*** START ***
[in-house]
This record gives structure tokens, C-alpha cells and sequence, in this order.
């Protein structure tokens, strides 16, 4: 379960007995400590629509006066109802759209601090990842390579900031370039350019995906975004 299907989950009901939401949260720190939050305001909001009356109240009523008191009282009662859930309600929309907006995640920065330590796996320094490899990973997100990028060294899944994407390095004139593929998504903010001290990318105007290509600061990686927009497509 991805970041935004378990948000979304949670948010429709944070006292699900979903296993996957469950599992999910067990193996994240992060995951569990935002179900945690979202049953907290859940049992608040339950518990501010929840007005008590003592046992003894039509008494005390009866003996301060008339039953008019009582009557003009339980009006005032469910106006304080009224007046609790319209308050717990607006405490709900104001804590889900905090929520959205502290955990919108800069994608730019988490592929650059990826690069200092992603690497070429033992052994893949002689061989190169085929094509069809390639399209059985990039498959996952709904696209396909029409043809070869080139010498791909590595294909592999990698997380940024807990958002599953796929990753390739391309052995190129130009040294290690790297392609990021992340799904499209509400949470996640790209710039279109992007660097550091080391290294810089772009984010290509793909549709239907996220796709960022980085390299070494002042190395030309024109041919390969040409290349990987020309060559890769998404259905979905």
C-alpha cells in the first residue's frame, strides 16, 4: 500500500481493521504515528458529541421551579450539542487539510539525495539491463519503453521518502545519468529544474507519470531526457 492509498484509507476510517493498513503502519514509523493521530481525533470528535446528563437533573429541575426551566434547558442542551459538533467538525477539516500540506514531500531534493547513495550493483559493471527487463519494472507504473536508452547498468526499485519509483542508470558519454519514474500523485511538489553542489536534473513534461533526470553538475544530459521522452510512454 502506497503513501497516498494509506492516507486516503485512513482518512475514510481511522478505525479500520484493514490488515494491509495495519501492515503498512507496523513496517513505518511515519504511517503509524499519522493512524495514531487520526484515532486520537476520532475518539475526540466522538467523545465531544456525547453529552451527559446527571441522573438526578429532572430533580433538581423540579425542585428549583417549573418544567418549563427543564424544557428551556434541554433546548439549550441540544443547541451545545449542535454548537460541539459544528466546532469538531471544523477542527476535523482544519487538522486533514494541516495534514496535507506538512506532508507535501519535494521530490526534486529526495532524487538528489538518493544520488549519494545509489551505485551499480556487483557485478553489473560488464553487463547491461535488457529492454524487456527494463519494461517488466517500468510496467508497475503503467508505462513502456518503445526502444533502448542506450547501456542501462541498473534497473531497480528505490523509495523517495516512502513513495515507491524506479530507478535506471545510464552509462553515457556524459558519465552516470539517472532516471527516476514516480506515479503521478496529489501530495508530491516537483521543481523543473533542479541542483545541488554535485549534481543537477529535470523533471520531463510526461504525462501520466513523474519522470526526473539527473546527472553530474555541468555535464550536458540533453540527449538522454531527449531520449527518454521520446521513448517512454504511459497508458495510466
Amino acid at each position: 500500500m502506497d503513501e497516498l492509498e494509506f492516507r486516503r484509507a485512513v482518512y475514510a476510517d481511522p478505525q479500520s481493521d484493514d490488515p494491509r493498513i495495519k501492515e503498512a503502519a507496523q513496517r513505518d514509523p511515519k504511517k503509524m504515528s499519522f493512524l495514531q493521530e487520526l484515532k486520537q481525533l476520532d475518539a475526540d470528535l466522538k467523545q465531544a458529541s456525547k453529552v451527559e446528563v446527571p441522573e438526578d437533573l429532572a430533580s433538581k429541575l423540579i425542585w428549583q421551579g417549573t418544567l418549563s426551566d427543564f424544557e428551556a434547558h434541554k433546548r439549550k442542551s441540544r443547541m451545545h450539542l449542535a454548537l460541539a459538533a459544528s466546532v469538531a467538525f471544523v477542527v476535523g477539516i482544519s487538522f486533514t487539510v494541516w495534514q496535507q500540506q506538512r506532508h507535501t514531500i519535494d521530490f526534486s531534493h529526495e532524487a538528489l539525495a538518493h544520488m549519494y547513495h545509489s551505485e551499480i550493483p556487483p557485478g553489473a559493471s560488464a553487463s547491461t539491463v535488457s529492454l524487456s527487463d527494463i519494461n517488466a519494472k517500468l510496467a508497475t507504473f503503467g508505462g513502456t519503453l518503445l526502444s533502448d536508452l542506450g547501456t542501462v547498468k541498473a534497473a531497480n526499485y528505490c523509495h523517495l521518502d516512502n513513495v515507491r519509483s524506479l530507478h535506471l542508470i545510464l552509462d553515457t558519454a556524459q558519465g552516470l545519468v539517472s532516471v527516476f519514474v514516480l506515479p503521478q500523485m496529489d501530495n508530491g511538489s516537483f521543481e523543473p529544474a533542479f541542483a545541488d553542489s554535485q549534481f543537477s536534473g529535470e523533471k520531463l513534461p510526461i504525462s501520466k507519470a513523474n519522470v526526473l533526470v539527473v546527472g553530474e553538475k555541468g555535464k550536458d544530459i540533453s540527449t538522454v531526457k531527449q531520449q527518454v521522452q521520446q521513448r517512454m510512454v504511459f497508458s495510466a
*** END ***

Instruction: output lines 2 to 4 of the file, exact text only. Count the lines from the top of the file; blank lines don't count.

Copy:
This record gives structure tokens, C-alpha cells and sequence, in this order.
């Protein structure tokens, strides 16, 4: 379960007995400590629509006066109802759209601090990842390579900031370039350019995906975004 299907989950009901939401949260720190939050305001909001009356109240009523008191009282009662859930309600929309907006995640920065330590796996320094490899990973997100990028060294899944994407390095004139593929998504903010001290990318105007290509600061990686927009497509 991805970041935004378990948000979304949670948010429709944070006292699900979903296993996957469950599992999910067990193996994240992060995951569990935002179900945690979202049953907290859940049992608040339950518990501010929840007005008590003592046992003894039509008494005390009866003996301060008339039953008019009582009557003009339980009006005032469910106006304080009224007046609790319209308050717990607006405490709900104001804590889900905090929520959205502290955990919108800069994608730019988490592929650059990826690069200092992603690497070429033992052994893949002689061989190169085929094509069809390639399209059985990039498959996952709904696209396909029409043809070869080139010498791909590595294909592999990698997380940024807990958002599953796929990753390739391309052995190129130009040294290690790297392609990021992340799904499209509400949470996640790209710039279109992007660097550091080391290294810089772009984010290509793909549709239907996220796709960022980085390299070494002042190395030309024109041919390969040409290349990987020309060559890769998404259905979905």
C-alpha cells in the first residue's frame, strides 16, 4: 500500500481493521504515528458529541421551579450539542487539510539525495539491463519503453521518502545519468529544474507519470531526457 492509498484509507476510517493498513503502519514509523493521530481525533470528535446528563437533573429541575426551566434547558442542551459538533467538525477539516500540506514531500531534493547513495550493483559493471527487463519494472507504473536508452547498468526499485519509483542508470558519454519514474500523485511538489553542489536534473513534461533526470553538475544530459521522452510512454 502506497503513501497516498494509506492516507486516503485512513482518512475514510481511522478505525479500520484493514490488515494491509495495519501492515503498512507496523513496517513505518511515519504511517503509524499519522493512524495514531487520526484515532486520537476520532475518539475526540466522538467523545465531544456525547453529552451527559446527571441522573438526578429532572430533580433538581423540579425542585428549583417549573418544567418549563427543564424544557428551556434541554433546548439549550441540544443547541451545545449542535454548537460541539459544528466546532469538531471544523477542527476535523482544519487538522486533514494541516495534514496535507506538512506532508507535501519535494521530490526534486529526495532524487538528489538518493544520488549519494545509489551505485551499480556487483557485478553489473560488464553487463547491461535488457529492454524487456527494463519494461517488466517500468510496467508497475503503467508505462513502456518503445526502444533502448542506450547501456542501462541498473534497473531497480528505490523509495523517495516512502513513495515507491524506479530507478535506471545510464552509462553515457556524459558519465552516470539517472532516471527516476514516480506515479503521478496529489501530495508530491516537483521543481523543473533542479541542483545541488554535485549534481543537477529535470523533471520531463510526461504525462501520466513523474519522470526526473539527473546527472553530474555541468555535464550536458540533453540527449538522454531527449531520449527518454521520446521513448517512454504511459497508458495510466